As interesting as such alternate histories are, however, they are unrelated to the main theme of the collection.
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Format: Hardcover
According to "The Planetarium Hypothesis" we might live inside a "bubble"!
How could we really prove that the stars and galaxies, we see
on the night sky, aren't simulated on some great shell that
surrounds the entire solar system? A shell that simulates not only photons, but also such exotica as cosmis rays and neutrinos etc. ???
And beyond the shell lies the REAL universe.
A universe that we know absolutely nothing of! According to this "planetarium hypothesis".
The "controllers" might have created our little "zoo"
for the sanity of the human mind? Or they might be
fastforwarding humanity inside some exclusion zone,
to see how it turns out? Perhaps the universe
we know is some elaborate illusion that protects us from
a more fearful reality?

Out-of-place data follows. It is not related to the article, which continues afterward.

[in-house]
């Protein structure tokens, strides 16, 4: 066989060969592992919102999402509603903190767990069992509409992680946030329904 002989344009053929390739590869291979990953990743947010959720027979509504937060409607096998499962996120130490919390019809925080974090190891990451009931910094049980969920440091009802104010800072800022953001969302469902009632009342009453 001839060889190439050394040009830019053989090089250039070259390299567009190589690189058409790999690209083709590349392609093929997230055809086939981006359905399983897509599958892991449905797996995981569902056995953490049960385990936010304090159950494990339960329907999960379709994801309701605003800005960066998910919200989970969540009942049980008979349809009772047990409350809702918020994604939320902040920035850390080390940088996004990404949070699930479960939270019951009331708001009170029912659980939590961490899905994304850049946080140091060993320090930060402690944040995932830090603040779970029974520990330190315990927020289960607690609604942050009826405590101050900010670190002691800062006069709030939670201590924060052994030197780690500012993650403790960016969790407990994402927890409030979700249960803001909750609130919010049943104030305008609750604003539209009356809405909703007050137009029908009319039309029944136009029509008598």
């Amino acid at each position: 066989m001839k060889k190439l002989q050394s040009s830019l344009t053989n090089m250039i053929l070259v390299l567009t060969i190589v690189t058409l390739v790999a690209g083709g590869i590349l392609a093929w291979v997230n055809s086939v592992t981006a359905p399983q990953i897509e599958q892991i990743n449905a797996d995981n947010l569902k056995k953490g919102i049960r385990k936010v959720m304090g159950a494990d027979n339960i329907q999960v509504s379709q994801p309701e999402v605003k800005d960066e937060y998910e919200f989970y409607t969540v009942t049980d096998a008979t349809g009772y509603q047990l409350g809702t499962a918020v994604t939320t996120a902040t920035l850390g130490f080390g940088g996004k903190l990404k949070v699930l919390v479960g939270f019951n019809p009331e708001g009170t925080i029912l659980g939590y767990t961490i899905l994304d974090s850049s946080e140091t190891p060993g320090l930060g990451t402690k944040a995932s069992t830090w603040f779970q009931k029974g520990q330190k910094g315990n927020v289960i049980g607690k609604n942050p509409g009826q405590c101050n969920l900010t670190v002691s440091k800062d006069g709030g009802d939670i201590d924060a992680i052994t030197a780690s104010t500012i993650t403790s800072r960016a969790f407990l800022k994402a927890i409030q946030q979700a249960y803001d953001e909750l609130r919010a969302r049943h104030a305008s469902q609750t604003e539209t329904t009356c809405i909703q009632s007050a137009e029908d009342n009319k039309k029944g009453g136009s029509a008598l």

In acclaimed SF author Stephen Baxters book "Phase Space"
it all comes back to Fermi paradox: If the universe is filled
with life, why aren't the aliens here? Why don't we see them?
His heroes poke at the bubble and see if the walls
come crumbling down. If so they would rejoice. Finally, humans
would see the truth. The "controllers" from the outside finally
forced to reveal themselfes!!!
But there might be many kinds of bubbles though.
There could be a bubble of consciousness, where everything except
consciousness itself is fake. For all we know, even our bodies
might be simulated, so that the boundary of reality is drawn
around our very consciousness.
As always, Stephen Baxter is good! One exciting
idea swiftly follows the next and keeps the reader thoroughly entertained!
- Simon
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Format: Paperback
Stephen Baxter has tried to make the stories unusual. Unfortunately he tried so hard that they are all unusual in the same way and, once you have read the first few, you have read them all. There are basically two independent themes: the humanity's space exploration at current times and how it is hampered by superadvanced civilisations, and alien life forms existing in unlikely environments such as the primordial plasma immediately after the Big Bang. The style bears a strong hint of Arthur C. Clarke.